News | July 1, 2003

Moore’s Law: A Department of Defense Perspective

By Gerald M. Borsuk and Timothy Coffey Defense Horizons 30


Moore's LawOverview

The past 50 years have seen enormous advances in electronics and the systems that depend upon or exploit them. The Department of Defense (DOD) has been an important driver in, and a profound beneficiary of, these advances, which have come so regularly that many observers expect them to continue indefinitely. However, as Jean de la Fontaine said, “In all matters one must consider the end.” A substantial literature debates the ultimate limits to progress in solid-state electronics as they apply to the current paradigm for silicon integrated circuit (IC) technology. The outcome of this debate will have a profound societal impact because of the key role that silicon ICs play in computing, information, and sensor technologies.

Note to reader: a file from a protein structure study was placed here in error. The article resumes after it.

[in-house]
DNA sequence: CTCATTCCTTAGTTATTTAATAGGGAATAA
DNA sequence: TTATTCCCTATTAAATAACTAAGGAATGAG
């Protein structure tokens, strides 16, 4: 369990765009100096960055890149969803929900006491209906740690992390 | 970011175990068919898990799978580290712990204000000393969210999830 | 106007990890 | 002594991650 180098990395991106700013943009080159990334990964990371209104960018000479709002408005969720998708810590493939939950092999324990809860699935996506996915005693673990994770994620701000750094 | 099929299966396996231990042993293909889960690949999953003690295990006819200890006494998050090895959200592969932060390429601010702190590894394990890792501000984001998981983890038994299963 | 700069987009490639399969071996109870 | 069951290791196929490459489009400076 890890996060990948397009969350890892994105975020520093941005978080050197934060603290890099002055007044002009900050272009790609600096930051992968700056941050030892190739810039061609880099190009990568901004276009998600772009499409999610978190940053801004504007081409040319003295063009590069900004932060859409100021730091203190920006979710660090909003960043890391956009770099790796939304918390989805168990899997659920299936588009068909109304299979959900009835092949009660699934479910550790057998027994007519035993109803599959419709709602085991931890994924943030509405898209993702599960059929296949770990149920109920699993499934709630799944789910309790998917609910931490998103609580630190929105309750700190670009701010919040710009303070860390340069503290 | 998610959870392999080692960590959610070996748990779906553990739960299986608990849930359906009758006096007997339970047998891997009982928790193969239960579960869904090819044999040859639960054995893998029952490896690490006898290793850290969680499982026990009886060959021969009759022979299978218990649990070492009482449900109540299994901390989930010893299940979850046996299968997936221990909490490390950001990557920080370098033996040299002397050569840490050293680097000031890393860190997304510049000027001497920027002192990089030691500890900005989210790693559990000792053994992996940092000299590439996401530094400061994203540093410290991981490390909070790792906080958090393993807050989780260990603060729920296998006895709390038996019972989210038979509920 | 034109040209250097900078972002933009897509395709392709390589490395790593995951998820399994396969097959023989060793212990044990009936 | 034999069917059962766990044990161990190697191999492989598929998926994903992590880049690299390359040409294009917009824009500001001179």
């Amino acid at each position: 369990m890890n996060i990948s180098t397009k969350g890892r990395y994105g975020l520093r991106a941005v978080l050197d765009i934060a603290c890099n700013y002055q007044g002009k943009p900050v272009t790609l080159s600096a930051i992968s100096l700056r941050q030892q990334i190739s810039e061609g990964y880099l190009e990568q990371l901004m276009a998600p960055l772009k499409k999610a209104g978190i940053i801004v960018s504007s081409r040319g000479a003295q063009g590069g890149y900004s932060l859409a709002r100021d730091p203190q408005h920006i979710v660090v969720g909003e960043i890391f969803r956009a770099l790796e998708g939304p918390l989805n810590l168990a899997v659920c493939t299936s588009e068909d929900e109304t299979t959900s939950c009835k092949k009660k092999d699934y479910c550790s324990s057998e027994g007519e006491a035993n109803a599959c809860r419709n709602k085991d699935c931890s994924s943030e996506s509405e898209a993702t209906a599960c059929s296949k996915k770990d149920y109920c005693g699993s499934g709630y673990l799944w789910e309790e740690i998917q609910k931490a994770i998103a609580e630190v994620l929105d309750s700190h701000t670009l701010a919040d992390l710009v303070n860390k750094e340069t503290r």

The consequences for DOD are profound. For example, DOD planning assumptions regarding total situational awareness have been keyed to Moore's Law, which predicts the doubling of transistor density about every 18 months. While this prediction proved to be accurate for more than thirty years, we are entering a period when industry will have increasing difficulty in sustaining this pace. Under the current device and manufacturing paradigm, progress in areas such as total situational awareness will slow or stagnate. If DOD planning assumptions are to be met, the DOD science and technology program would be well advised to search aggressively for alternate paradigms beyond those on which Moore's Law is based to ensure new technology capabilities. The purpose of this paper is to examine the current prognosis for silicon IC technology from a DOD perspective.